Festival draws artists to Inuvik

Diana Yeager/NNSL photo April Glaicar collects sand from the shore of Great Slave Lake that she will turn into glass for her jewelry. Glaicar will be travelling to Inuvik this week for the Great Northern Arts Festival where she will display her craft. 

Diana Yeager/NNSL photo
April Glaicar collects sand from the shore of Great Slave Lake that she will turn into glass for her jewelry. Glaicar will be travelling to Inuvik this week for the Great Northern Arts Festival where she will display her craft.

Hay River will be well-represented at this month’s Great Northern Arts Festival in Inuvik.

April Glaicar, who makes jewelry, and Jennifer Buckley, who creates fish-scale art, will be travelling north.

Both artists said the festival will offer an opportunity for networking.

“I’m excited to meet new artists,” said Buckley. “Every artist has a different eye and we can all get ideas from each other.”

Glaicar is looking forward to networking as well but with an added motive. Now that she is co-chair of next year’s Hay Days arts and music festival, she is hoping to bring back some ideas to Hay River.

“I’m going to get some ideas, and reach out to artists,” she said.

Both artists will have a chance to attend workshops, as well as lead their own. Their displays are interactive with the artists working on their craft on location for others to observe.

Glaicar said she will also be working on a few statement pieces for models to display at the festival’s fashion show on July 23.

“I’m incredibly honoured,” she said. “I couldn’t ask for a more amazing opportunity.”

The 28th annual festival will run from July 15 to 24 featuring various artists from all over the North, as well as a few selected from larger centres in the south.

The festival is a time for celebrating the diverse artistic traditions of the North, showcasing painters, jewellers, fashion designers, multimedia artists, carvers and traditional artists.

Glaicar had been creating mixed-media jewelry as a hobby up until last year, when she left her position with the GNWT to focus on her craft full time.

“The call to work creatively was too strong,” she said. “I want natural light, I want to breathe fresh air. It was coming but I was just fighting it.”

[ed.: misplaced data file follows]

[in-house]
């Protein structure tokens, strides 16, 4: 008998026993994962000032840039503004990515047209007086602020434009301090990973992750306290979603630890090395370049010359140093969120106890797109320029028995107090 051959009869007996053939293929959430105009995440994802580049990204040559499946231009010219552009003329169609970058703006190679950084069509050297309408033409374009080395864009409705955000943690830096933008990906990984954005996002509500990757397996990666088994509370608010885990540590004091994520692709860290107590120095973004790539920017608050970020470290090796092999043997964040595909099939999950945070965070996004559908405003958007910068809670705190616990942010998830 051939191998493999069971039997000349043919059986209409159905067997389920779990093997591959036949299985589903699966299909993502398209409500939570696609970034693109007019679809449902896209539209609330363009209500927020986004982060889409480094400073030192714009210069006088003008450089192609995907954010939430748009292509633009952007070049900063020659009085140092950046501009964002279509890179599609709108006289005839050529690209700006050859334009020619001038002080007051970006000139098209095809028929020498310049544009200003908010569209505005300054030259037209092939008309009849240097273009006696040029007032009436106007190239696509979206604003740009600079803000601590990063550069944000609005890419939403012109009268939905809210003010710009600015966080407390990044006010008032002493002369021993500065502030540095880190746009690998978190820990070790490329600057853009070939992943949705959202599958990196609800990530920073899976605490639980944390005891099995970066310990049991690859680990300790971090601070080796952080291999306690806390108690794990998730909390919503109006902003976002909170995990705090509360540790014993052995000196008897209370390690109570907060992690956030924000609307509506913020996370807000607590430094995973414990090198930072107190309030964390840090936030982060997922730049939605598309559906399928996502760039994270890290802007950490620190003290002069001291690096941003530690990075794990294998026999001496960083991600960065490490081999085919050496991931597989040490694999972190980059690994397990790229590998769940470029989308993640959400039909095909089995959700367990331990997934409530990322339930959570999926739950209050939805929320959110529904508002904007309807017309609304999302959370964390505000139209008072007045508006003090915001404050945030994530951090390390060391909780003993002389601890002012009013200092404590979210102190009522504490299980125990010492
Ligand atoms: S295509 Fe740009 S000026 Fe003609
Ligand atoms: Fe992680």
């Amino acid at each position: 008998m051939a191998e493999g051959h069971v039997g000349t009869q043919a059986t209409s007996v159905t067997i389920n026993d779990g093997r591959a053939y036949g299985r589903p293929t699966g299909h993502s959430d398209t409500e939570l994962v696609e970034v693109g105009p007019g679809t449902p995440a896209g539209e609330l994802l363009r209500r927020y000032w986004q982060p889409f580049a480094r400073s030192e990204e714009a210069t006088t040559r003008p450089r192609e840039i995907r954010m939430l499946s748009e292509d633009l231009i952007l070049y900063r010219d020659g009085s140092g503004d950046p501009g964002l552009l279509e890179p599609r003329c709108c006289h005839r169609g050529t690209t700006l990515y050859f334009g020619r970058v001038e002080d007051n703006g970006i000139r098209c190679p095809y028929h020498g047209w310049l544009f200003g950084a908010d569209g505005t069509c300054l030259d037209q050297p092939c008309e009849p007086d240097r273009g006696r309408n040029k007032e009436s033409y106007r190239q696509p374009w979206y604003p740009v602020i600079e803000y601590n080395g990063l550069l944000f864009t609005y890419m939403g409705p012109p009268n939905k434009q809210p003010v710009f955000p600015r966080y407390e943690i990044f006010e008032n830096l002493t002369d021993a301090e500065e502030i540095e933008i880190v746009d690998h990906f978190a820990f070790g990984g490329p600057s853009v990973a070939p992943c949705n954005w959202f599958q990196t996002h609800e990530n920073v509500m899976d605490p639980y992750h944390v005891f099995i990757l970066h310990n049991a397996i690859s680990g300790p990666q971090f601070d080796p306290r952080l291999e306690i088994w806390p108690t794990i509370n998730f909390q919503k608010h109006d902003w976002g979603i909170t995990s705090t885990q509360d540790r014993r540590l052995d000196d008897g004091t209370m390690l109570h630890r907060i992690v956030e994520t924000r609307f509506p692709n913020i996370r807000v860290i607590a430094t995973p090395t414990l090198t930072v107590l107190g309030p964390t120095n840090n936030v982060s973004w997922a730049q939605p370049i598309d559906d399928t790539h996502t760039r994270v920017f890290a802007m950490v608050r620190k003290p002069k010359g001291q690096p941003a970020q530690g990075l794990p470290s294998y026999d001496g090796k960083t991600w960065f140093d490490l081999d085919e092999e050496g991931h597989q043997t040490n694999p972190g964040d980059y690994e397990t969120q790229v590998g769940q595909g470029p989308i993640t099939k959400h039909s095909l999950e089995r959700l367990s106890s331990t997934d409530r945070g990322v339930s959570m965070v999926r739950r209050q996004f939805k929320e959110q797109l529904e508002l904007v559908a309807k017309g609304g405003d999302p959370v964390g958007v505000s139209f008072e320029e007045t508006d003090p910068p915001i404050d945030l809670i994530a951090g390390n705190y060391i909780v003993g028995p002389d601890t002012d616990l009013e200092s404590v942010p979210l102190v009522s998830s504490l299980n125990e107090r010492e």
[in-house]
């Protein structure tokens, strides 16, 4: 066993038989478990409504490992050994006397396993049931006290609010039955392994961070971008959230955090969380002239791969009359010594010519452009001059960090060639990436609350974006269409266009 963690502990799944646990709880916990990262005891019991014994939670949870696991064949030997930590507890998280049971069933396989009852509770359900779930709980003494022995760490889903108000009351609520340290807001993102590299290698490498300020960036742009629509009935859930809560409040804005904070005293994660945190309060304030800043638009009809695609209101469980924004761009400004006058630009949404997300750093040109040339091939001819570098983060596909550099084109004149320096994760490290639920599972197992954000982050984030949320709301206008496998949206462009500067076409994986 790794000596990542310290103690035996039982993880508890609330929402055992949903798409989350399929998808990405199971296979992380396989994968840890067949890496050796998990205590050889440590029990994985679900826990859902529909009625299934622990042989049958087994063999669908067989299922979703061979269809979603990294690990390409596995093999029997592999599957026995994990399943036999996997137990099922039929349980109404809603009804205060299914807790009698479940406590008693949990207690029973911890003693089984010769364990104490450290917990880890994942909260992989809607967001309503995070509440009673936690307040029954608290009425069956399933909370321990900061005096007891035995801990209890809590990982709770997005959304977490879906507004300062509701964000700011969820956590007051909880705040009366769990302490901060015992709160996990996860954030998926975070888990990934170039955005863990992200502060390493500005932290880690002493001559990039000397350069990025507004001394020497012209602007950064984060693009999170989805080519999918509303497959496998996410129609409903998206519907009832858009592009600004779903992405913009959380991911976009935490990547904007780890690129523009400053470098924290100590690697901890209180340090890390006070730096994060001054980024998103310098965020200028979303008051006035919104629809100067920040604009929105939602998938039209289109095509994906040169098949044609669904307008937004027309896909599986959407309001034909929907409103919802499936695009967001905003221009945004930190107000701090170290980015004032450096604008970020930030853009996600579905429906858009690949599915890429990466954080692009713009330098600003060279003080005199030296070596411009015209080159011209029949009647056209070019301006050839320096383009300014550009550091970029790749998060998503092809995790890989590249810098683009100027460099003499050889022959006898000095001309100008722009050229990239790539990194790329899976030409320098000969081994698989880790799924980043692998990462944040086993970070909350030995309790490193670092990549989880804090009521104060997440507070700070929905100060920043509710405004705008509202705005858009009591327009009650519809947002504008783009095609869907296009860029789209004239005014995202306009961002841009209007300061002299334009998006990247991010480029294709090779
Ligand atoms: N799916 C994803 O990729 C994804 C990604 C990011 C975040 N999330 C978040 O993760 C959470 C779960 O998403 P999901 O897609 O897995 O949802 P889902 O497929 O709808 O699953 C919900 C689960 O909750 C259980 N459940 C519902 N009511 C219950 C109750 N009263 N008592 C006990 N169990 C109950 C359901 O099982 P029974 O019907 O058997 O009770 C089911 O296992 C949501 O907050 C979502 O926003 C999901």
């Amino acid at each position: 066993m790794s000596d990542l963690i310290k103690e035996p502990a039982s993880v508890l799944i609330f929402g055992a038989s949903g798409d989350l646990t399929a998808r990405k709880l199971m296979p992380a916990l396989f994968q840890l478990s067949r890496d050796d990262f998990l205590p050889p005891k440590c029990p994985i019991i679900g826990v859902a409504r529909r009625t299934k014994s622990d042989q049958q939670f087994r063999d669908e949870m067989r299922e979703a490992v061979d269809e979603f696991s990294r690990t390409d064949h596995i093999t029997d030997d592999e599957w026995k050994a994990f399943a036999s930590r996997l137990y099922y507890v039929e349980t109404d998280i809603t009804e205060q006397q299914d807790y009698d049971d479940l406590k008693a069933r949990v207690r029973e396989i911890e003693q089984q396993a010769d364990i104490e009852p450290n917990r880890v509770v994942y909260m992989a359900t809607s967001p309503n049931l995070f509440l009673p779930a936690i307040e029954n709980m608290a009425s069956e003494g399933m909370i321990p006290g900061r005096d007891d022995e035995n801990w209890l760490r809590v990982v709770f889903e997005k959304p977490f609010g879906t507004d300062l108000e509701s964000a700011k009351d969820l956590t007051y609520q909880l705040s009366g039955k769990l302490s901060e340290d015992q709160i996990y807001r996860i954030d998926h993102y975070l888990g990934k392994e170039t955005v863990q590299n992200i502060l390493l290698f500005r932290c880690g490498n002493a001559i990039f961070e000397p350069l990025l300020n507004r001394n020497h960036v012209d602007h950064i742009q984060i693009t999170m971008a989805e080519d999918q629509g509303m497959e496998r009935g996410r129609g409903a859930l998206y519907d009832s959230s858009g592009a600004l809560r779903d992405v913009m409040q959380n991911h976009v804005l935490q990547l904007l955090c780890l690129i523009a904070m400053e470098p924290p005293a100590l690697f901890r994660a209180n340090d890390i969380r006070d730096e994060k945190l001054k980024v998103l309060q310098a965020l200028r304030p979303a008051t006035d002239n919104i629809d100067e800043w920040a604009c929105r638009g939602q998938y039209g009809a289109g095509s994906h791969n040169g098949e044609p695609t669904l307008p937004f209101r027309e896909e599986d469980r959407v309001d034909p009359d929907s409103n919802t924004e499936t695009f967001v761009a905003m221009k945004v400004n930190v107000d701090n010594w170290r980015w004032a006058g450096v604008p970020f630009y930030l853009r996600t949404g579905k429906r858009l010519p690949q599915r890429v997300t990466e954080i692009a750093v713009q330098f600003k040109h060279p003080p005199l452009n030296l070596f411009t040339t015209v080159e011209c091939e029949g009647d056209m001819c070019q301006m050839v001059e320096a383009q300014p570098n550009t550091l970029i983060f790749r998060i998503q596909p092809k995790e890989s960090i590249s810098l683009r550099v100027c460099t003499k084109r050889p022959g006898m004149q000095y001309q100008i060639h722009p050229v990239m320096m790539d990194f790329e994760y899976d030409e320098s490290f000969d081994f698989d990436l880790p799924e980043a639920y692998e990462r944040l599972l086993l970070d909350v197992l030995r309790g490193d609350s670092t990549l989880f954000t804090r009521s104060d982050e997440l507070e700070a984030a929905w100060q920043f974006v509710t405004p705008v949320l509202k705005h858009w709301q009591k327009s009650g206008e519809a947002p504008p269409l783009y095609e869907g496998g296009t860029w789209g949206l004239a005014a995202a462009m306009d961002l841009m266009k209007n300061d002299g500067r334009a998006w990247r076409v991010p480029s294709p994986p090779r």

Now that her two children have grown up, she finds she has the time to focus completely on her craft.

Glaicar designs unique jewelry using her own photographs transferred onto glass or metal. Recently, she has been experimenting with creating her own glass from the sand she finds on the shores of Great Slave Lake.

“I’ve become a student of chemistry, physics and math again,” she laughed.

She said the process to create glass takes a lot of experimenting with different temperatures and mixtures.

Glaicar said most of her pieces sell to visitors from Japan, China and Germany. She has a display in Yellowknife at the Northern Frontier Visitor Centre that does quite well, having sold more than 1,000 pieces in the last four years.

“One of the coolest things was when my friend told me she was in Belgium wearing her necklace with the aurora on it, and she got stopped on the street by someone who wanted to see it,” she said.

While she is focused mainly on jewelry, Glaicar will be branching out into glass wear and sun catchers this year.

She also hopes to spend the winter helping other artists developing their plans which she hopes will strengthen the community of artists in Hay River.

Buckley has been creating fish-scale art for three years, and this will be her first time at the Inuvik festival, as well.

Her work runs in the family, as her two brothers are commercial fishermen, following in the footsteps of generations before.

“I have an abundant supply of fish scales and bones,” she said. “I’m very fortunate. It makes you appreciate how people have survived on this industry.”

Buckley works a two-week rotation at Diavik Diamond Mine, which allows her two weeks of focused fish-scale time when she is home. She creates decorative art as well as jewellery, which is sold in Hay River at the visitor centre, the heritage centre, She Takes the Cake Cafe and North Country Inn.

She draws her inspiration from her property in the West Channel right where the Hay River meets Great Slave Lake.

“I get to look out as I’m doing my art, and I really get an appreciation for what I’m doing,” she said. “When aboriginal people hunt and skin and tan a moose, we use every part of it. It’s the same here, we use every part of the fish.”

Buckley said it takes days to scale a fish and prepare the materials. Using natural ingredients such as vinegar and water, she cleans and colours her supplies until they are ready to be worked into a design. She said her favourite design to work with is her fish-scale flowers.

“Ideally, I’d love to be doing this full time,” she said.

This year she has been teaching classes in Hay River, which she said were quite popular, and she will be offering more in the fall.

Diana Yeager